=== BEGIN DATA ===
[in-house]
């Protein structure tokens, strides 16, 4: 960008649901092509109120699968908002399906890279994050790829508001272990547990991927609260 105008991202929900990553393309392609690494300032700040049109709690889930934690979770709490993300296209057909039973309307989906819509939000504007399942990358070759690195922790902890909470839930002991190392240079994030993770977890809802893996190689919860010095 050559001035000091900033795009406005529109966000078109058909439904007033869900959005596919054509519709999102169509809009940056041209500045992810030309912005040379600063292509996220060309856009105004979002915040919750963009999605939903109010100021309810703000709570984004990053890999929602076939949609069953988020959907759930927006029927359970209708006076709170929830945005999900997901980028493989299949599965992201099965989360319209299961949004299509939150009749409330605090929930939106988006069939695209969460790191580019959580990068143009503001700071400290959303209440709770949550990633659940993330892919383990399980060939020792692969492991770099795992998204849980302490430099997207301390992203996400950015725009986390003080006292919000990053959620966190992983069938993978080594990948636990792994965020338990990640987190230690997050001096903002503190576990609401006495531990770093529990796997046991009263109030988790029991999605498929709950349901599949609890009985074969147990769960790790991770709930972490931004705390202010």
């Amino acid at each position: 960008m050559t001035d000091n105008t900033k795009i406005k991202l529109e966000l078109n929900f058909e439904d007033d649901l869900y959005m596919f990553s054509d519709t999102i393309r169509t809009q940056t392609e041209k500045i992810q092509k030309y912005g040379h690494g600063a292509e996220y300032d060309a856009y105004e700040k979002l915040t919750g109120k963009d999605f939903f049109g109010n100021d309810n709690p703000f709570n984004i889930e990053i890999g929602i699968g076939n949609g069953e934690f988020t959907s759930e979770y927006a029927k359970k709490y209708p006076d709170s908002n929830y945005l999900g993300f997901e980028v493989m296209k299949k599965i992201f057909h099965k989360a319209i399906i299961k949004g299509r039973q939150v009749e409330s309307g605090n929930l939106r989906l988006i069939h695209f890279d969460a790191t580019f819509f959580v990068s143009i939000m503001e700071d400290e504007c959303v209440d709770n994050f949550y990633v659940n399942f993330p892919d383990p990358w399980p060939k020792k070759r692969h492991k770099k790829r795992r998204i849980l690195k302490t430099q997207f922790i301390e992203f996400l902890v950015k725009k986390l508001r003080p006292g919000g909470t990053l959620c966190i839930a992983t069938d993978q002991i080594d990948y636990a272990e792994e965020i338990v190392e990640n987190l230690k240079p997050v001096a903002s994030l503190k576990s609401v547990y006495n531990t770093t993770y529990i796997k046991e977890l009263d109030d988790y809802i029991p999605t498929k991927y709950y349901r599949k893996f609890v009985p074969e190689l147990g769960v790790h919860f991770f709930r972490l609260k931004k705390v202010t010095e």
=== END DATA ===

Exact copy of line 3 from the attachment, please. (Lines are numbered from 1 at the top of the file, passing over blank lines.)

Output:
């Amino acid at each position: 960008m050559t001035d000091n105008t900033k795009i406005k991202l529109e966000l078109n929900f058909e439904d007033d649901l869900y959005m596919f990553s054509d519709t999102i393309r169509t809009q940056t392609e041209k500045i992810q092509k030309y912005g040379h690494g600063a292509e996220y300032d060309a856009y105004e700040k979002l915040t919750g109120k963009d999605f939903f049109g109010n100021d309810n709690p703000f709570n984004i889930e990053i890999g929602i699968g076939n949609g069953e934690f988020t959907s759930e979770y927006a029927k359970k709490y209708p006076d709170s908002n929830y945005l999900g993300f997901e980028v493989m296209k299949k599965i992201f057909h099965k989360a319209i399906i299961k949004g299509r039973q939150v009749e409330s309307g605090n929930l939106r989906l988006i069939h695209f890279d969460a790191t580019f819509f959580v990068s143009i939000m503001e700071d400290e504007c959303v209440d709770n994050f949550y990633v659940n399942f993330p892919d383990p990358w399980p060939k020792k070759r692969h492991k770099k790829r795992r998204i849980l690195k302490t430099q997207f922790i301390e992203f996400l902890v950015k725009k986390l508001r003080p006292g919000g909470t990053l959620c966190i839930a992983t069938d993978q002991i080594d990948y636990a272990e792994e965020i338990v190392e990640n987190l230690k240079p997050v001096a903002s994030l503190k576990s609401v547990y006495n531990t770093t993770y529990i796997k046991e977890l009263d109030d988790y809802i029991p999605t498929k991927y709950y349901r599949k893996f609890v009985p074969e190689l147990g769960v790790h919860f991770f709930r972490l609260k931004k705390v202010t010095e």